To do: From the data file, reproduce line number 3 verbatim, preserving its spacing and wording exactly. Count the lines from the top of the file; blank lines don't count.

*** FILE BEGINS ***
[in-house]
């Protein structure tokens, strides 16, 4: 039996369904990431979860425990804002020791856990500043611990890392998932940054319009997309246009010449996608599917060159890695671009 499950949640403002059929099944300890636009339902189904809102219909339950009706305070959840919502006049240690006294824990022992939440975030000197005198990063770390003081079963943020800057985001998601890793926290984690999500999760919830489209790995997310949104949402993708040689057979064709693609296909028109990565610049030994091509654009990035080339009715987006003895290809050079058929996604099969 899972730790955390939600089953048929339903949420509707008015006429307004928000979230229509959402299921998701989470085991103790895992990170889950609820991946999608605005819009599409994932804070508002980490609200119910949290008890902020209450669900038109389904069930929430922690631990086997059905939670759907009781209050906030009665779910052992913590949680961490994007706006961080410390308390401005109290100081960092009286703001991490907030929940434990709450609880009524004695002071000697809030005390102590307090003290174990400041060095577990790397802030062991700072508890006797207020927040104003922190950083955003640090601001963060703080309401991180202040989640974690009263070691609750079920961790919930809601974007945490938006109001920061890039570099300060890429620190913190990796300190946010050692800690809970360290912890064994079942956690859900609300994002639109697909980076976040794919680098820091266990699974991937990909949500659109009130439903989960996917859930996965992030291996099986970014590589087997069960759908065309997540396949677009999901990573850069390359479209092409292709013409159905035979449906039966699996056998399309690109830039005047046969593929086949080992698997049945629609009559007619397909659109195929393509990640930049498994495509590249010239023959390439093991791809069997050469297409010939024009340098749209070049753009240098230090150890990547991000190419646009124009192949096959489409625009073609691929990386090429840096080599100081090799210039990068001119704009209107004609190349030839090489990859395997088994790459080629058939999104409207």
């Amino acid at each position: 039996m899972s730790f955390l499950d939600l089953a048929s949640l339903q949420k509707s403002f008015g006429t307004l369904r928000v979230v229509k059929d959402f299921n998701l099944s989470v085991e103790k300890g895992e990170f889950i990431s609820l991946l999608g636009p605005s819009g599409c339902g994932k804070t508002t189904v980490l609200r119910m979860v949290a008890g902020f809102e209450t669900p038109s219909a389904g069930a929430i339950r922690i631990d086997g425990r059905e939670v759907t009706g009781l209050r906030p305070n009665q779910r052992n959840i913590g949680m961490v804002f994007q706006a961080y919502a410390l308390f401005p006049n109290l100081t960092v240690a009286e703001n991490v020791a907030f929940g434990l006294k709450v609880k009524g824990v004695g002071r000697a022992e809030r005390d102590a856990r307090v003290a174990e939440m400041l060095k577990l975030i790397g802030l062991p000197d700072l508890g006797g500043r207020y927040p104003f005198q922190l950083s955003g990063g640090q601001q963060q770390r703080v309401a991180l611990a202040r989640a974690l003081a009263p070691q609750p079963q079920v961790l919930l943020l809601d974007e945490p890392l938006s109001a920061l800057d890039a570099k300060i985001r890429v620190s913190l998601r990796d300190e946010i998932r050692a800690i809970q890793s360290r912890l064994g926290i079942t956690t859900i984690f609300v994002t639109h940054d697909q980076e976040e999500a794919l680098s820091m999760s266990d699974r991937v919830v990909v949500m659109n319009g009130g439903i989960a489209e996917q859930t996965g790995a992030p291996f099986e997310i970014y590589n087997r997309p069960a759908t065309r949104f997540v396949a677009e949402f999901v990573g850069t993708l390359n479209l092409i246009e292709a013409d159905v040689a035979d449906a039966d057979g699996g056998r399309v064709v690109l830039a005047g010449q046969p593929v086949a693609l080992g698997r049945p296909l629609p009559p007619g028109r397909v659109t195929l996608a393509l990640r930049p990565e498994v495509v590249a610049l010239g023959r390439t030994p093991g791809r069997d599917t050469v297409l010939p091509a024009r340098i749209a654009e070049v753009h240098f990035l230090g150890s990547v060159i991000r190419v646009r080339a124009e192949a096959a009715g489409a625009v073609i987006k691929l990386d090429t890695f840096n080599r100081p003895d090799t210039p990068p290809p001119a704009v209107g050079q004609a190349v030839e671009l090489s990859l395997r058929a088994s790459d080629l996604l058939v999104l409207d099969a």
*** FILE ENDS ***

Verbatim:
């Amino acid at each position: 039996m899972s730790f955390l499950d939600l089953a048929s949640l339903q949420k509707s403002f008015g006429t307004l369904r928000v979230v229509k059929d959402f299921n998701l099944s989470v085991e103790k300890g895992e990170f889950i990431s609820l991946l999608g636009p605005s819009g599409c339902g994932k804070t508002t189904v980490l609200r119910m979860v949290a008890g902020f809102e209450t669900p038109s219909a389904g069930a929430i339950r922690i631990d086997g425990r059905e939670v759907t009706g009781l209050r906030p305070n009665q779910r052992n959840i913590g949680m961490v804002f994007q706006a961080y919502a410390l308390f401005p006049n109290l100081t960092v240690a009286e703001n991490v020791a907030f929940g434990l006294k709450v609880k009524g824990v004695g002071r000697a022992e809030r005390d102590a856990r307090v003290a174990e939440m400041l060095k577990l975030i790397g802030l062991p000197d700072l508890g006797g500043r207020y927040p104003f005198q922190l950083s955003g990063g640090q601001q963060q770390r703080v309401a991180l611990a202040r989640a974690l003081a009263p070691q609750p079963q079920v961790l919930l943020l809601d974007e945490p890392l938006s109001a920061l800057d890039a570099k300060i985001r890429v620190s913190l998601r990796d300190e946010i998932r050692a800690i809970q890793s360290r912890l064994g926290i079942t956690t859900i984690f609300v994002t639109h940054d697909q980076e976040e999500a794919l680098s820091m999760s266990d699974r991937v919830v990909v949500m659109n319009g009130g439903i989960a489209e996917q859930t996965g790995a992030p291996f099986e997310i970014y590589n087997r997309p069960a759908t065309r949104f997540v396949a677009e949402f999901v990573g850069t993708l390359n479209l092409i246009e292709a013409d159905v040689a035979d449906a039966d057979g699996g056998r399309v064709v690109l830039a005047g010449q046969p593929v086949a693609l080992g698997r049945p296909l629609p009559p007619g028109r397909v659109t195929l996608a393509l990640r930049p990565e498994v495509v590249a610049l010239g023959r390439t030994p093991g791809r069997d599917t050469v297409l010939p091509a024009r340098i749209a654009e070049v753009h240098f990035l230090g150890s990547v060159i991000r190419v646009r080339a124009e192949a096959a009715g489409a625009v073609i987006k691929l990386d090429t890695f840096n080599r100081p003895d090799t210039p990068p290809p001119a704009v209107g050079q004609a190349v030839e671009l090489s990859l395997r058929a088994s790459d080629l996604l058939v999104l409207d099969a």